Under Rubio-Lee, a single mother with two children who works full time at the federal minimum wage and earns $14,500 a year would have received a $494 CTC increase — an increase of $247 per child. That’s far less than the Senate bill’s full $1,000-per-child CTC increase but far more than the $75 total ($37.50 per child) that she’d get under the Senate bill. The final bill leaves that full-time worker’s CTC increase at $75.
The interactive below shows the number of children in low-income working families in each state who would see a $75 or smaller increase in their CTC under both the Senate and the final bills.
The $1,400 limit means that millions of moderate-income children will get a CTC increase of no more than $400 per child. Some 14 million children in moderate-income families would get less than the full $1,000 CTC increase, we estimate. That’s a modest improvement over the Senate bill, under which 16 million children would have been denied the full credit, and the increase that a number of these families received would have been smaller.
For example, a married couple with two children making $24,000 would get an $800 increase in their CTC ($400 per child) under the final bill compared to $200 ($100 per child) under the Senate bill. The original Rubio-Lee proposal would have delivered a $1,672 increase to this family, because it wouldn’t have created this new, artificial limit on the CTC for moderate-income families.
Improvements Fall Far Short of Rubio-Lee
Rubio-Lee would have allowed 10 million low-income children to receive more than a $75 credit increase and would have provided a more significant improvement to the CTC for 16 million more children in moderate-income families. This would have cost of $87 billion over ten years.
That’s about the cost difference between setting the corporate rate at 21 percent instead of 20 percent, as the Senate bill did. Senators Rubio and Lee had proposed paying for their proposal by setting the top corporate rate at 20.9 percent instead of 20 percent (and as compared to 35 percent in current law). The final bill sets the rate at 21 percent — but it devotes all of the savings to giving corporations that lower rate a year earlier. In fact, the final bill’s corporate rate cuts increased in cost by about $20 billion, compared to the Senate bill.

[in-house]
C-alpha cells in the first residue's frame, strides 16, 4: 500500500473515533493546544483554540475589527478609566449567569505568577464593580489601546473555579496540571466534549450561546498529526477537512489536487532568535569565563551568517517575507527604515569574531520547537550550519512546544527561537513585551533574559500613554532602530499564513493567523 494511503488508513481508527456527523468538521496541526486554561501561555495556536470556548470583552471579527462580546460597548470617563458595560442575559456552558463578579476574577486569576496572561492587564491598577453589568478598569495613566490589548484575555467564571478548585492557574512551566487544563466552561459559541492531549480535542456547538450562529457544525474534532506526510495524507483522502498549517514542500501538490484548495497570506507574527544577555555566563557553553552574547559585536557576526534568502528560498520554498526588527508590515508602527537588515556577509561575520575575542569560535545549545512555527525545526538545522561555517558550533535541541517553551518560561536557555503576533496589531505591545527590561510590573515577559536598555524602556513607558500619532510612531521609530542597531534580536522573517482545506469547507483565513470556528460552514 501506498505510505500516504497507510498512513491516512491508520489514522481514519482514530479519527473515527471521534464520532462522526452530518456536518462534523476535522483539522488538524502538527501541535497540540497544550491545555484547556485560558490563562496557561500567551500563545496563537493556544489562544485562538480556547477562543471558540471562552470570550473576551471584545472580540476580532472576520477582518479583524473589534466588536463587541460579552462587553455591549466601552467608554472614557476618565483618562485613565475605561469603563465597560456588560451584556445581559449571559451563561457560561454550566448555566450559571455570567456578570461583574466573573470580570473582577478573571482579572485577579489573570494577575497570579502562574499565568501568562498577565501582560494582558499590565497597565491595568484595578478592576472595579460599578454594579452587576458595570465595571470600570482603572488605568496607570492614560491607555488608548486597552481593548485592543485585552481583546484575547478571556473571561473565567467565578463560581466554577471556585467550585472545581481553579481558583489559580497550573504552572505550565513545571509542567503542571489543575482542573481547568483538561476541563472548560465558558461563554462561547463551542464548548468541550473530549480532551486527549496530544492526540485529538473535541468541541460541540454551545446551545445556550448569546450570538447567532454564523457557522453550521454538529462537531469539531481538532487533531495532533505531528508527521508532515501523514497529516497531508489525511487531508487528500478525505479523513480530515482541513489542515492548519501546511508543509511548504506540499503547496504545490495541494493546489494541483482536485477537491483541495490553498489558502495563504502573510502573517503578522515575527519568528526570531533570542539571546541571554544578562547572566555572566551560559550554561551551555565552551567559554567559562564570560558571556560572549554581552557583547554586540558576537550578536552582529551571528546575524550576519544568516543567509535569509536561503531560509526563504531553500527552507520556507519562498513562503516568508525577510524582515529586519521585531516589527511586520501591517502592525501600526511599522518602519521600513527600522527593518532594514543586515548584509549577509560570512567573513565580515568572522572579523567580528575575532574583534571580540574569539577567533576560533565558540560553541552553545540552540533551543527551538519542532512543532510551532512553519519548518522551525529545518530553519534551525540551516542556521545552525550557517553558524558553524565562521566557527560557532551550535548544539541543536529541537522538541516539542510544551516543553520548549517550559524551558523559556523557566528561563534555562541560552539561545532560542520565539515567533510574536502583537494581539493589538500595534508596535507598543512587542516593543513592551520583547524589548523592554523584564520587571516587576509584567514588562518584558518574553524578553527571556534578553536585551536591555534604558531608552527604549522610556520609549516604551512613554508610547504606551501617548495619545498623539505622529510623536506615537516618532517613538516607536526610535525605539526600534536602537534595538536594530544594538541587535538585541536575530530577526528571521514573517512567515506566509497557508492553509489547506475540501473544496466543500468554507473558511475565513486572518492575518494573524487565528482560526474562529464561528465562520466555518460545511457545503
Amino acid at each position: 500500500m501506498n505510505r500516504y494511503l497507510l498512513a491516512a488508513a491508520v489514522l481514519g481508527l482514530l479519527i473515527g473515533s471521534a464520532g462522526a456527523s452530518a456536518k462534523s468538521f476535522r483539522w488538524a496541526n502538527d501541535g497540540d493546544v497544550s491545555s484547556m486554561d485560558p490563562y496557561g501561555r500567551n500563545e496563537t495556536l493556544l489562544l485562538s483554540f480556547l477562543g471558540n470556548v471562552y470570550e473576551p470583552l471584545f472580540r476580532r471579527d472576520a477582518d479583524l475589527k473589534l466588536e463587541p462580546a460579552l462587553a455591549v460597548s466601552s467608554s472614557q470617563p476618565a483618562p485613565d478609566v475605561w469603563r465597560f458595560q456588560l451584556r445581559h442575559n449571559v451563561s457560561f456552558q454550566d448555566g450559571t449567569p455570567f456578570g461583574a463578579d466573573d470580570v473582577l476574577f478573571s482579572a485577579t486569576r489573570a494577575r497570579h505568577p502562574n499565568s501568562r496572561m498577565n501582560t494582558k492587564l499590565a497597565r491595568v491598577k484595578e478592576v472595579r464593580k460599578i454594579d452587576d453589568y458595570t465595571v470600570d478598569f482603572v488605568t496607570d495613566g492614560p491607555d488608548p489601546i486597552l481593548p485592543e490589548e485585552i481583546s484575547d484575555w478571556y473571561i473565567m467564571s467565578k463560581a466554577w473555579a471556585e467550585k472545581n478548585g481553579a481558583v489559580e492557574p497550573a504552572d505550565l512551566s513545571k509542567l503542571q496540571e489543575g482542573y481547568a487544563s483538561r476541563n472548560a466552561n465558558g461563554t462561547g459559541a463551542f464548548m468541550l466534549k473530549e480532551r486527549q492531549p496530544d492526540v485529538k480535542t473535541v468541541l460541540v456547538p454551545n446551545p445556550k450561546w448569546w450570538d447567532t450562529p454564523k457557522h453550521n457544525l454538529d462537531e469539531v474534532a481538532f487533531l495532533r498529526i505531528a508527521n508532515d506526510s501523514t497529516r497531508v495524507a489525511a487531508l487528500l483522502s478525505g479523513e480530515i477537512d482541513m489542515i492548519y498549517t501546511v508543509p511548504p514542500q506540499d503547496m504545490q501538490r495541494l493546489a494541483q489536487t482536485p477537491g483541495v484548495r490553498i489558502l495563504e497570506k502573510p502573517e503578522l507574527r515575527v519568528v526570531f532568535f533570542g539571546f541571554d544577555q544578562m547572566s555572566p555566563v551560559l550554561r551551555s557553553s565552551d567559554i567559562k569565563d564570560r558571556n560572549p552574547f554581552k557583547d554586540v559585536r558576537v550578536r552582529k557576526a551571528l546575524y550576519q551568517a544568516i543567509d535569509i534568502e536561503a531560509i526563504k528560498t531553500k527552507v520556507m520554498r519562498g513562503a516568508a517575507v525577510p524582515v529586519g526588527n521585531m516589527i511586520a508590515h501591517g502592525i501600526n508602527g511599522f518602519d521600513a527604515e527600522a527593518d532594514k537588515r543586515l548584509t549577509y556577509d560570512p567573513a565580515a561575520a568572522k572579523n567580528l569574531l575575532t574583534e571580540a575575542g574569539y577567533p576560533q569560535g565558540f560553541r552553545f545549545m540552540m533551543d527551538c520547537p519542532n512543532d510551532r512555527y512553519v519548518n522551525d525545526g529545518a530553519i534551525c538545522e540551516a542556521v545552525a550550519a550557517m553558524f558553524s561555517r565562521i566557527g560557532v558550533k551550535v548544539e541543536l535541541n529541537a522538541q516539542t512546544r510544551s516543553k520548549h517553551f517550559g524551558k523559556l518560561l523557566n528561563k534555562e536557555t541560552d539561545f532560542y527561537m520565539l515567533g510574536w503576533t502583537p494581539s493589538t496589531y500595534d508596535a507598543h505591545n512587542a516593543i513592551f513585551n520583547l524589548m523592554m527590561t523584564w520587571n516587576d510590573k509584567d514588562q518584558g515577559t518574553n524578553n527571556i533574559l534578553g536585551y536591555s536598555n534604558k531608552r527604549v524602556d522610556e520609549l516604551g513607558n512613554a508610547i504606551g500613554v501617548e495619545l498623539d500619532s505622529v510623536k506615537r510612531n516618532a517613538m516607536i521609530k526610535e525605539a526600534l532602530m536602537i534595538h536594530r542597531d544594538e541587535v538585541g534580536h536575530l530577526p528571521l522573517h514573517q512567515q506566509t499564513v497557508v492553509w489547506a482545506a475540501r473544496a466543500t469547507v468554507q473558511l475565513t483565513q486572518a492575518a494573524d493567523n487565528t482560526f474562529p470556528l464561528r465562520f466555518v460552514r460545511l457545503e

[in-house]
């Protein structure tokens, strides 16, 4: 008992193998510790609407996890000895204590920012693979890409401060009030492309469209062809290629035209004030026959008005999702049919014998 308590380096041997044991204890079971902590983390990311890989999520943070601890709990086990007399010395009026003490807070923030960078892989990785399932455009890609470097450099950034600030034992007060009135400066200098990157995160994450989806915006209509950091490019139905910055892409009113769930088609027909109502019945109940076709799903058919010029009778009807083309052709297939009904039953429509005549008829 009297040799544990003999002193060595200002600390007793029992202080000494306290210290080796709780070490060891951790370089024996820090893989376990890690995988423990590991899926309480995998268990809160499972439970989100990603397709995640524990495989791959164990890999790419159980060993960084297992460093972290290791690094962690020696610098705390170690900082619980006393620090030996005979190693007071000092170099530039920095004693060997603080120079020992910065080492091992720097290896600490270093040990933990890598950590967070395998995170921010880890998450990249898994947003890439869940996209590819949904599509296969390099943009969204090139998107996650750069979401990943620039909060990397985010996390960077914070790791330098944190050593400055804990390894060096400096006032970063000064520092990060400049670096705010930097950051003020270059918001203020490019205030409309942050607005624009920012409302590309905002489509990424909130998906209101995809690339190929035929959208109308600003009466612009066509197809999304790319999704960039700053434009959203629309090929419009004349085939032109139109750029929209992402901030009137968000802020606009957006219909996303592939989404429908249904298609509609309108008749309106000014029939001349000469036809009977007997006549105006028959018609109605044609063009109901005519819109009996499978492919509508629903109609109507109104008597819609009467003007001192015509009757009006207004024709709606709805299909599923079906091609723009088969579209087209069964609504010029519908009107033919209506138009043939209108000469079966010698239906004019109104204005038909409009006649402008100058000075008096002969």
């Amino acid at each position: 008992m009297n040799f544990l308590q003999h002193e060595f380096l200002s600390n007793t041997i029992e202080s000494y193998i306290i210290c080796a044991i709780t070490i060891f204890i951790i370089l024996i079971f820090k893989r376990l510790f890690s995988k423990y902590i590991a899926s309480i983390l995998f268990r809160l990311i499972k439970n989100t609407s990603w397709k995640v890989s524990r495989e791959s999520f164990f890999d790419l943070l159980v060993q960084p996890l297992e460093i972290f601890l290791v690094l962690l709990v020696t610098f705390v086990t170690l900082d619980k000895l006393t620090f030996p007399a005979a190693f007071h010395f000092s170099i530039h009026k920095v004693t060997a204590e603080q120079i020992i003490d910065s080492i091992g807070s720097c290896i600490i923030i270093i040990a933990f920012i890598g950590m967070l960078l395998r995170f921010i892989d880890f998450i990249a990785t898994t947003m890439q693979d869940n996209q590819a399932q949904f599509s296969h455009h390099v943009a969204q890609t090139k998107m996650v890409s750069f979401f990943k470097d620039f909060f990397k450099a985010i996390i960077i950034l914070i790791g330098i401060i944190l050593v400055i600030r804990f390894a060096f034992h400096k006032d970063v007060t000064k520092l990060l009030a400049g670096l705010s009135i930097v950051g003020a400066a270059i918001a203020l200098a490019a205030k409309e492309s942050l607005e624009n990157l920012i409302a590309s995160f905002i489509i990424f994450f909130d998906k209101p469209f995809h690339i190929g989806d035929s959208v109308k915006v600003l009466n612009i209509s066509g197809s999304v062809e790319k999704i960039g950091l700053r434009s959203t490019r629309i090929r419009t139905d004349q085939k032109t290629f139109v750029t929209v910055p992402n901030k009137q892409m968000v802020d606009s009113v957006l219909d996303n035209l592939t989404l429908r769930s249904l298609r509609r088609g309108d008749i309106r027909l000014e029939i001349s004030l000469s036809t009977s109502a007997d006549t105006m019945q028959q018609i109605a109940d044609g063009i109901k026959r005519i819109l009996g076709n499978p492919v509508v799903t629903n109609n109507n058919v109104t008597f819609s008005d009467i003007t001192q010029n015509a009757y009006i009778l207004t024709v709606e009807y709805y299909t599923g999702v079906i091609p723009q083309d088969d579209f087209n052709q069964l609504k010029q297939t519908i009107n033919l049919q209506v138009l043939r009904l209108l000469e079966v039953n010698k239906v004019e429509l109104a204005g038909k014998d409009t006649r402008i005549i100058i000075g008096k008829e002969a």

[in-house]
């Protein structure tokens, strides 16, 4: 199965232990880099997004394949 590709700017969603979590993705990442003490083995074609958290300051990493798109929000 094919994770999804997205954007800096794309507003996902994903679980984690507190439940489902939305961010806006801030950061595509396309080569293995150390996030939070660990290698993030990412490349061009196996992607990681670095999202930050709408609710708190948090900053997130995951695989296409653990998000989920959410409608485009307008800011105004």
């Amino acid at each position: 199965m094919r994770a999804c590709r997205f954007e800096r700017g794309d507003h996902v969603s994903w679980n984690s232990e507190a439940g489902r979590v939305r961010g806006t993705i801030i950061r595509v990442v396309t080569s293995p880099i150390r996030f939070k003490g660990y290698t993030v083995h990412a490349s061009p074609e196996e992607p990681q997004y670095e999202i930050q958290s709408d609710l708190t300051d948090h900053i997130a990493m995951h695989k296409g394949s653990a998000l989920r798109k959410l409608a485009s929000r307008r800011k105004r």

The bill would also harm about 1 million children in low-income working families by denying them the CTC they now receive because they lack a Social Security Number. These children are overwhelmingly “Dreamers” — undocumented children who were brought to the United States by their immigrant parents.
Of course, even the original Rubio-Lee proposal wouldn’t have fixed either the final bill’s extreme tilt to the top or its fiscal profligacy, nor would it have changed the fact that key congressional Republicans are already saying they will seek to pay for their tax cuts next year by cutting an array of programs that serve low- and middle-income families, such as food assistance and possibly health care.
But Rubio-Lee would have allowed millions of working families to fare somewhat better. Instead, the final bill will do far less than that, and will all but exclude 10 million children in low-income working families from its CTC expansion.